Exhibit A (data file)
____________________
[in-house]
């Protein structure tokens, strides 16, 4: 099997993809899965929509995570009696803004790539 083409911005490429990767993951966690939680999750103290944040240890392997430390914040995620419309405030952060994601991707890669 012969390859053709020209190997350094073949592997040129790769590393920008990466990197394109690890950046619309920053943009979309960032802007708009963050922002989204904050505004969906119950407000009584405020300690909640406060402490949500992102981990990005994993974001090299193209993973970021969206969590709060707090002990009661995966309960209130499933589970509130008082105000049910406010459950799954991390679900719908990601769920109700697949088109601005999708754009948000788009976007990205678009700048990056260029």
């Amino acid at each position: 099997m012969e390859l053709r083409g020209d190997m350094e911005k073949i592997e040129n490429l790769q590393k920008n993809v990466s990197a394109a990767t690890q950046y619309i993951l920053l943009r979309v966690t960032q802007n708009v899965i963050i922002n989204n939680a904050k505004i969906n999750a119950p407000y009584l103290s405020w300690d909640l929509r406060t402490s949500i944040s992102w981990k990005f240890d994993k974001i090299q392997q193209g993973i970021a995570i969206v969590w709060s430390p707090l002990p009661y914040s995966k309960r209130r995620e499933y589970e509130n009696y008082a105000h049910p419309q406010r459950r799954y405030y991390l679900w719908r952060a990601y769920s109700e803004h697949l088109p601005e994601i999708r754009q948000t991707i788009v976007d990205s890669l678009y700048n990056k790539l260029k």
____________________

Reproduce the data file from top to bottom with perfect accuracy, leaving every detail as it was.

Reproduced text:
[in-house]
């Protein structure tokens, strides 16, 4: 099997993809899965929509995570009696803004790539 083409911005490429990767993951966690939680999750103290944040240890392997430390914040995620419309405030952060994601991707890669 012969390859053709020209190997350094073949592997040129790769590393920008990466990197394109690890950046619309920053943009979309960032802007708009963050922002989204904050505004969906119950407000009584405020300690909640406060402490949500992102981990990005994993974001090299193209993973970021969206969590709060707090002990009661995966309960209130499933589970509130008082105000049910406010459950799954991390679900719908990601769920109700697949088109601005999708754009948000788009976007990205678009700048990056260029």
């Amino acid at each position: 099997m012969e390859l053709r083409g020209d190997m350094e911005k073949i592997e040129n490429l790769q590393k920008n993809v990466s990197a394109a990767t690890q950046y619309i993951l920053l943009r979309v966690t960032q802007n708009v899965i963050i922002n989204n939680a904050k505004i969906n999750a119950p407000y009584l103290s405020w300690d909640l929509r406060t402490s949500i944040s992102w981990k990005f240890d994993k974001i090299q392997q193209g993973i970021a995570i969206v969590w709060s430390p707090l002990p009661y914040s995966k309960r209130r995620e499933y589970e509130n009696y008082a105000h049910p419309q406010r459950r799954y405030y991390l679900w719908r952060a990601y769920s109700e803004h697949l088109p601005e994601i999708r754009q948000t991707i788009v976007d990205s890669l678009y700048n990056k790539l260029k």